Every business everywhere needs customers. The first step in getting those customers through the doors, whether those doors are virtual or physical, is to define your target audience.
What Is A Target Audience?
Many companies I work with think the best way to get customers is to try to reach as many people as possible. This is called spaghetti marketing and it isn’t the way to go. You know the saying that instructs you to throw a piece of spaghetti at the wall if it sticks it’s done? By the way, I hope you’re not doing that with your spaghetti … Gordon Ramsay would flip out!
Trying to reach everyone is the same thing as throwing your marketing message against the wall and hoping something sticks. You will waste money by reaching the wrong people. You have to know who your audience is, what they need, how they shop, where they live, and be able to define the benefits you have that will solve whatever problem they’re experiencing.
Who Is Your Target Audience?
To answer this question, you have to answer 5 questions:
- How old are your customers?
- What is their life stage? (college students, young adults, new parents, retirees)
- What language do they speak?
- What is their spending power? (i.e., How much money do they make?)
- What do they like to do in their spare time?
This is where great competitor analysis comes into play. A good place to start doing competitor analysis is on social media. By performing even a cursory competitor analysis using social media you can learn who your customers are, what pricing they’re used to seeing, and identify some of the problems they have.
Marketing 101: Marketers Meet Needs
One of the first things my marketing professor said on the first day of class was “Marketers Meed Needs.” Once you’ve performed your competitor analysis and have an idea of the problems your customers face, you have to start defining the benefits you offer that answer to their needs.
I once had a job interview once where the interviewer took his ink pen out of his pocket and said, “Sell me this pen.” Of course, it was later that I found out he was mooching lines from the Wolf of Wall Street, which I gave him a lot of grief over. By finding out what he was looking for in a pen, whether he wanted the pen to be a fashion piece in his pocket or just be functional, and discussing his writing style I was able to explain the benefits. He didn’t care about the brand nor did he care where it was manufactured. All he cared was that it looked great in his pocket and he could use it to sign insurance contracts with his clients.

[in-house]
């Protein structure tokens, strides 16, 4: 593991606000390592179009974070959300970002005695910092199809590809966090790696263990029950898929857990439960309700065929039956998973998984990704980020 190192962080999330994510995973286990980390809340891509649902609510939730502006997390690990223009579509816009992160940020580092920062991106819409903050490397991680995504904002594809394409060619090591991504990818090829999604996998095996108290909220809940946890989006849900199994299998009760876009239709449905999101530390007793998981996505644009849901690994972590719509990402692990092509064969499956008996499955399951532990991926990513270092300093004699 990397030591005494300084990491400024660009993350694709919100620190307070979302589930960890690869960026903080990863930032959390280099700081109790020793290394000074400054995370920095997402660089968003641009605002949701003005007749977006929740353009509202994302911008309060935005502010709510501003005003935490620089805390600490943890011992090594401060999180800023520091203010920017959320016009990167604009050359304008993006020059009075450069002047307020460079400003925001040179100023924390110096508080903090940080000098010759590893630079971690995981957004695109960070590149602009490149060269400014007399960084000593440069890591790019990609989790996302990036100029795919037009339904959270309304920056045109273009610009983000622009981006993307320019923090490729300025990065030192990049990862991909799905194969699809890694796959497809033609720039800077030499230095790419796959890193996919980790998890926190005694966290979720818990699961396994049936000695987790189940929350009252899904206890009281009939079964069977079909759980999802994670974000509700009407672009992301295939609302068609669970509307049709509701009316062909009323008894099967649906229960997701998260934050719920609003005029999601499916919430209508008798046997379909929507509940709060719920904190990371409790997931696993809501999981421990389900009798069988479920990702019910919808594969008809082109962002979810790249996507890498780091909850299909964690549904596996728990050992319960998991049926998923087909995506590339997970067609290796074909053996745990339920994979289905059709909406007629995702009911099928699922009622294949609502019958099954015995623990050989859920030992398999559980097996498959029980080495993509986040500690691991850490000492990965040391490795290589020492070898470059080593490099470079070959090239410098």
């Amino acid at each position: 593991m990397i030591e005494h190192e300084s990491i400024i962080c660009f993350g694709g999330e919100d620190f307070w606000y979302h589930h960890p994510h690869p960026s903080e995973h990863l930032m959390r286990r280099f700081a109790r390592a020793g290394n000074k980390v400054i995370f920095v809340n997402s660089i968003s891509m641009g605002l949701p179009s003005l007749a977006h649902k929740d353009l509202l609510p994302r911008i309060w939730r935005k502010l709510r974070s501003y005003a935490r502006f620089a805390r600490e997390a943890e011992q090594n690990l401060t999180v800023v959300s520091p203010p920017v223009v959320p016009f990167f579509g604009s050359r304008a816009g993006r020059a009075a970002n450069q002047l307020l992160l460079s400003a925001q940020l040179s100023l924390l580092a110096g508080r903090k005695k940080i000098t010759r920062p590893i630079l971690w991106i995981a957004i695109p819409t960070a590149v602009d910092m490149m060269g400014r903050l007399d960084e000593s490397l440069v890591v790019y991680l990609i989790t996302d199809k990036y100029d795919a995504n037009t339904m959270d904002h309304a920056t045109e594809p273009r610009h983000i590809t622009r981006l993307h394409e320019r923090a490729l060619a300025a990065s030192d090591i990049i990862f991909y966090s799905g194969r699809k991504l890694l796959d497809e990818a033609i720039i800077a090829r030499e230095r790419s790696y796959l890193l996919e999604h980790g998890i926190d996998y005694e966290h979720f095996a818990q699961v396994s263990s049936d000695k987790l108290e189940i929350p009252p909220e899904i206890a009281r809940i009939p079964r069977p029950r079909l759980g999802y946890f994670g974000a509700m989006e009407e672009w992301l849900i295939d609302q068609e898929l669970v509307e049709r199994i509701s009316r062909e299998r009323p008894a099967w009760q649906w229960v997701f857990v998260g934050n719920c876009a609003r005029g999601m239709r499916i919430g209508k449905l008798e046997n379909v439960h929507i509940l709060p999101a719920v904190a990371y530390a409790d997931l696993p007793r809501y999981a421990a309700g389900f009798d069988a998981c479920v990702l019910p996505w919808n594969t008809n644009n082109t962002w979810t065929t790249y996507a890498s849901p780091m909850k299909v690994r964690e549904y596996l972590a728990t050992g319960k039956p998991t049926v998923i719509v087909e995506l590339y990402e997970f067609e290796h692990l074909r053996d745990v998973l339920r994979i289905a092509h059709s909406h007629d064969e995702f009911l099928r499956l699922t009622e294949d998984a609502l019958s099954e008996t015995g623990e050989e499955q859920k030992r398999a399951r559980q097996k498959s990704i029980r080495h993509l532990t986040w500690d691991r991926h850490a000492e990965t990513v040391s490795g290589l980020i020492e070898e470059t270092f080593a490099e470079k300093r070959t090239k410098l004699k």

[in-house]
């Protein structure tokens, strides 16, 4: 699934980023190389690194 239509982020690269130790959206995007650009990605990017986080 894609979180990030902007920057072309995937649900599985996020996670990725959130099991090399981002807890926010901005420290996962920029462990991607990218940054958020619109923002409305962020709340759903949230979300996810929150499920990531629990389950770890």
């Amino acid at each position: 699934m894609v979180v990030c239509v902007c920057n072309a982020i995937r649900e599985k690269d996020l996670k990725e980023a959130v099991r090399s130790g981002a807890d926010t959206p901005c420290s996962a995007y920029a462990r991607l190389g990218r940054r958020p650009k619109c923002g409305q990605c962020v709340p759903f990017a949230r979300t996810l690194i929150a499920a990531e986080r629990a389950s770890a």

Create a Target Market Statement For Each Product/Service You Offer
Now that you have a better understanding of your target market, write it down. You’ll notice the heading for this section mentions that you should define your target market for each product and/or service? You can group products and services into similar categories but by and large, each one will have its own target audience.
Our target market consists of [males/females] between the ages of [# and #].
They live in a/an [apartment/house/condo/townhome] in a/an [urban/rural/suburb].
During their spare time, customers are [boating/camping/hiking/jogging/reading/cooking/watching TV].
The biggest problem they face as it relates to our offerings is/are [this/that/the other].
Craft Your Positioning Statement
This is the pièce de résistance. It is the part of your marketing plan that identifies your place in the market. There are several steps to this including how you want to deliver your point of view, how you’ll show that you’re different from your competitors, and define your promise to customers. The positioning statement is also the first place to start building trust with your audience. You have to prove your claims and then follow through with them.
I know all this sounds like a lot and can be a little confusing. Let me know if you need help.